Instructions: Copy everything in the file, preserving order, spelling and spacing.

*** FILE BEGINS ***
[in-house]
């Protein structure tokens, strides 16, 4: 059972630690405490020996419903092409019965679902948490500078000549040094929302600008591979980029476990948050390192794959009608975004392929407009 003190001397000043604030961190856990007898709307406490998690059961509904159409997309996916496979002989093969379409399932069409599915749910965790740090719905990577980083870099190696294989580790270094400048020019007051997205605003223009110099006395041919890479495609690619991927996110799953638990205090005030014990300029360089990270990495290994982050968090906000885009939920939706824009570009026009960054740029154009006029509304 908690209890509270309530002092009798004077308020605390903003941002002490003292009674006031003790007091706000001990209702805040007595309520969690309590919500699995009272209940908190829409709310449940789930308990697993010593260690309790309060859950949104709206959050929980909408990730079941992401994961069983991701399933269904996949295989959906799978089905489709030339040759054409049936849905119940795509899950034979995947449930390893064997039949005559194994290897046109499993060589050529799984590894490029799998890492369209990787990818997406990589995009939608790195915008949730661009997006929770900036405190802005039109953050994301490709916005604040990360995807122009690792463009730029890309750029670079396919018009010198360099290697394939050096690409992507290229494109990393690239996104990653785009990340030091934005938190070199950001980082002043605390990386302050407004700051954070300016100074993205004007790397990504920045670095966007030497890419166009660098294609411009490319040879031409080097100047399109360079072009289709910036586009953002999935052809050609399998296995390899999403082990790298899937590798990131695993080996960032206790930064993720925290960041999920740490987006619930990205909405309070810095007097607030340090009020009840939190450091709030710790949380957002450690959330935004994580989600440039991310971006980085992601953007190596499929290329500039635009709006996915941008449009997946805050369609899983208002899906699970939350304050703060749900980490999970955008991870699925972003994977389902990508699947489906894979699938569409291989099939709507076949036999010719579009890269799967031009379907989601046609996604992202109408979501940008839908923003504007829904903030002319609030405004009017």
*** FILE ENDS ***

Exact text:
[in-house]
């Protein structure tokens, strides 16, 4: 059972630690405490020996419903092409019965679902948490500078000549040094929302600008591979980029476990948050390192794959009608975004392929407009 003190001397000043604030961190856990007898709307406490998690059961509904159409997309996916496979002989093969379409399932069409599915749910965790740090719905990577980083870099190696294989580790270094400048020019007051997205605003223009110099006395041919890479495609690619991927996110799953638990205090005030014990300029360089990270990495290994982050968090906000885009939920939706824009570009026009960054740029154009006029509304 908690209890509270309530002092009798004077308020605390903003941002002490003292009674006031003790007091706000001990209702805040007595309520969690309590919500699995009272209940908190829409709310449940789930308990697993010593260690309790309060859950949104709206959050929980909408990730079941992401994961069983991701399933269904996949295989959906799978089905489709030339040759054409049936849905119940795509899950034979995947449930390893064997039949005559194994290897046109499993060589050529799984590894490029799998890492369209990787990818997406990589995009939608790195915008949730661009997006929770900036405190802005039109953050994301490709916005604040990360995807122009690792463009730029890309750029670079396919018009010198360099290697394939050096690409992507290229494109990393690239996104990653785009990340030091934005938190070199950001980082002043605390990386302050407004700051954070300016100074993205004007790397990504920045670095966007030497890419166009660098294609411009490319040879031409080097100047399109360079072009289709910036586009953002999935052809050609399998296995390899999403082990790298899937590798990131695993080996960032206790930064993720925290960041999920740490987006619930990205909405309070810095007097607030340090009020009840939190450091709030710790949380957002450690959330935004994580989600440039991310971006980085992601953007190596499929290329500039635009709006996915941008449009997946805050369609899983208002899906699970939350304050703060749900980490999970955008991870699925972003994977389902990508699947489906894979699938569409291989099939709507076949036999010719579009890269799967031009379907989601046609996604992202109408979501940008839908923003504007829904903030002319609030405004009017």